JOSEF NEWGARDEN: I feel good. Two weeks after Road America, that was a nice bit of heal time to get better. The clavicle feels great. Has a lot of support with that brace in there. Still needs a couple more weeks to fully heal, but really the right hand is going to bother me. Still hurts quite a bit but it's not been as bad as I thought it was going to be around here.

I think I'll be just fine for the 300 laps. Makes it a lot easier when you have a great race car. If you don't have a great car underneath you, it could be a really long race day and when you do have a good car, it makes the day a lot better and makes it a lot easier to drive. I'm thankful for my team that we have great cars and we should have a good shot and that's going to make it physically I think a lot easier on me.

Q. Did you test here earlier, and if so, how was your setup in qualifying?
JOSEF NEWGARDEN: Are you talking last week with the test? No, I didn't test last week. J.R. did for us, which -- shout-out to J.R. Hildebrand. I've been trying to tell everyone, it's pretty cool that we have a guy of his calibre kind of ready to go. He should be running in the series right now at every place.

But for us to be able to have someone like him to be able to test the car, he's very plug-and-play. I think he took what we had from last year, very strong race car, made it a little bit better. He put his spin on it, found a couple things for us.

As far as the race car from qualifying to the race, they are quite similar. You don't change too much from a mechanical standpoint. You try and build as much mechanical grip I think into the race car at this track, and you know, that mechanical grip, it's going to aid you in your race and you're certainly going to want it in qualifying, too.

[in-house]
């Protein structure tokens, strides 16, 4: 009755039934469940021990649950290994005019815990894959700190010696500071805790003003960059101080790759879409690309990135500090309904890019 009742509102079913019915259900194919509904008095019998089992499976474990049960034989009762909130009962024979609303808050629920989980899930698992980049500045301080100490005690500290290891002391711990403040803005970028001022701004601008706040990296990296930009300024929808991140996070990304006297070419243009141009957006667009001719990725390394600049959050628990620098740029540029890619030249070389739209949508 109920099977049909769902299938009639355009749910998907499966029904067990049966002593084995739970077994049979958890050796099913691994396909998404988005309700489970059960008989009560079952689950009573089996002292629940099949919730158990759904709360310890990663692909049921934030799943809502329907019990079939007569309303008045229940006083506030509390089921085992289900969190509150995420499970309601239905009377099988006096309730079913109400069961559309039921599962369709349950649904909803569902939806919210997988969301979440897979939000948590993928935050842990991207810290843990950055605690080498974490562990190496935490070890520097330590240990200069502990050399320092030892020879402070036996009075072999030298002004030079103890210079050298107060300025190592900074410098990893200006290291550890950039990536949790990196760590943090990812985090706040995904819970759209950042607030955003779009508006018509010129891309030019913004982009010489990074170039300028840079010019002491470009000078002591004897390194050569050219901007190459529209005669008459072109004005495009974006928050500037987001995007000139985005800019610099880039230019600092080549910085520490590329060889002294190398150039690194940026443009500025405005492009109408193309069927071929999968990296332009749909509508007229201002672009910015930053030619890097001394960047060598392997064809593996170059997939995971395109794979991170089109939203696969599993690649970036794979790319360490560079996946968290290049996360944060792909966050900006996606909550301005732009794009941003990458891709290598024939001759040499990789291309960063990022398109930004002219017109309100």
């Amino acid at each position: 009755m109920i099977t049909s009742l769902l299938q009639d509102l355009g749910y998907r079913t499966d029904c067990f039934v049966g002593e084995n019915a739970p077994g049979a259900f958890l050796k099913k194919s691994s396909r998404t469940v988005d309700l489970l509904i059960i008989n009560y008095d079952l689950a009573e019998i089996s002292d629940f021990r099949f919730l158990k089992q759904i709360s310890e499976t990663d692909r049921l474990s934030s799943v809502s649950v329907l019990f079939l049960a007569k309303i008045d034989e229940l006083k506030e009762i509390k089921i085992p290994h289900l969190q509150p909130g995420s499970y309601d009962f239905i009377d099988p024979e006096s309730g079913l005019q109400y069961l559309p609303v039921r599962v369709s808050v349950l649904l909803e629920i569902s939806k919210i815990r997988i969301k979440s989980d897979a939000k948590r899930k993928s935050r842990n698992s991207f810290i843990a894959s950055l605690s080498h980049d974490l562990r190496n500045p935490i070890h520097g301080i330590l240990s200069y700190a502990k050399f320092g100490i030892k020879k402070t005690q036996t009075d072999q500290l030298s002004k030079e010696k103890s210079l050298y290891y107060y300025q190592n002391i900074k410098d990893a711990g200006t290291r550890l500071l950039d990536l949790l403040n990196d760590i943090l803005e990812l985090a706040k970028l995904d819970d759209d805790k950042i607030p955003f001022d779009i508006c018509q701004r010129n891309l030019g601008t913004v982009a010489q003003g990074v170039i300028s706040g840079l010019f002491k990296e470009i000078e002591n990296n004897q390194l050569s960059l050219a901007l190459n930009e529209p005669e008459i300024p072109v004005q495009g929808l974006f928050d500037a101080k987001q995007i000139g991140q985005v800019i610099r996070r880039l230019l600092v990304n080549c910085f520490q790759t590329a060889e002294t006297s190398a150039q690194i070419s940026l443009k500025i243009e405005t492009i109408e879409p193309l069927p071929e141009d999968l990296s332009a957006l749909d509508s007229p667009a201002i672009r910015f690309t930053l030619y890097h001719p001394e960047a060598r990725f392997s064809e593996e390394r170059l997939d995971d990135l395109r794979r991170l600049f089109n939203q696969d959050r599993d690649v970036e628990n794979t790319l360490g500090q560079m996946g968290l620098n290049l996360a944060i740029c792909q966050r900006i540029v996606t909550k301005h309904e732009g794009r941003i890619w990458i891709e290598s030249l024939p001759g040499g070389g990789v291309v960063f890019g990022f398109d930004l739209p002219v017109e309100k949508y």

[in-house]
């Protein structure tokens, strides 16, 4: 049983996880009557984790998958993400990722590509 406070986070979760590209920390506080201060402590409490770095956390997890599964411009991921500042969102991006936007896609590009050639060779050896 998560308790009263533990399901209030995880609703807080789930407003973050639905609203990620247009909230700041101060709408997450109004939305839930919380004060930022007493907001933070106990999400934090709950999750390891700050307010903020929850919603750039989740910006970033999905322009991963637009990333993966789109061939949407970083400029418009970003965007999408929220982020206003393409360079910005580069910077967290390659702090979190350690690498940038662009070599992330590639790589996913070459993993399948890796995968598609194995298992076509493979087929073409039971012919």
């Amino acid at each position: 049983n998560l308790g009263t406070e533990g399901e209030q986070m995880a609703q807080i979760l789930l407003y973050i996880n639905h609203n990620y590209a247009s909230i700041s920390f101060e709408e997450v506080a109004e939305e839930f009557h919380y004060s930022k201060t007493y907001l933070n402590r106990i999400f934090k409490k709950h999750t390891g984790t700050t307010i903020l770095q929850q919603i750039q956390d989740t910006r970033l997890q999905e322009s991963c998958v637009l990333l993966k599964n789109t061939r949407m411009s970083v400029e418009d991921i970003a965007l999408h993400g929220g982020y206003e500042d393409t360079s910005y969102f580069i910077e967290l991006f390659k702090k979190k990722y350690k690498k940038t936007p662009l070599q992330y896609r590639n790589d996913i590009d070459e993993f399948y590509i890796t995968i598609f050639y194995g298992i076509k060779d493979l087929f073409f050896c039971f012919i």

We haven't changed it much. It's really just on the aero side we changed some of the configuration of the way we run things, but mechanically, the car is pretty similar from race running to qualifying.

THE MODERATOR: We welcome our Verizon T-1 award winner, Simon Pagenaud, driver of the No. 22 Menards Team Penske Chevrolet, seventh career pole position, fifth of the season, second on an oval, previous one at Auto Club Speedway last year. Talk us through your day.

SIMON PAGENAUD: Great day. First of all, everyone, just say how proud I am to have Menards back here on their home turf again. I just saw everyone at the Menards store last night, and it's great to have such an important partner on our race team and having so much success with them. I'm very proud to represent them.

Today the car was beautiful. It's been beautiful all day. We tested lasted week, and we certainly found something that made me feel very comfortable with this car on this boomerang as we call it. The car is very versatile. It allows me to run high, to run low, and also to take a lot of downforce for qualifying runs.

I feel very good this weekend. I'm very, very happy to see how the car can be; so I can trust it so much. That's amazing. So I'm very happy. Super proud to get 500 pole positions for Team Penske, which is a very special day for the team. Couldn't be happier to be that guy, so that's great.

I've got a lot of stuff going on today, so I'm very happy. Thank you.

THE MODERATOR: This is your second year with Team Penske, but even you understand the significance of the accomplishments this team has had over the years. What does it mean to you to get the one to get pole No. 500 for the team?

SIMON PAGENAUD: All my life, actually, I feel very fortunate, very grateful for what I have and what's going on in my life every day. Sometimes I wonder if it's really me. But I just feel very grateful.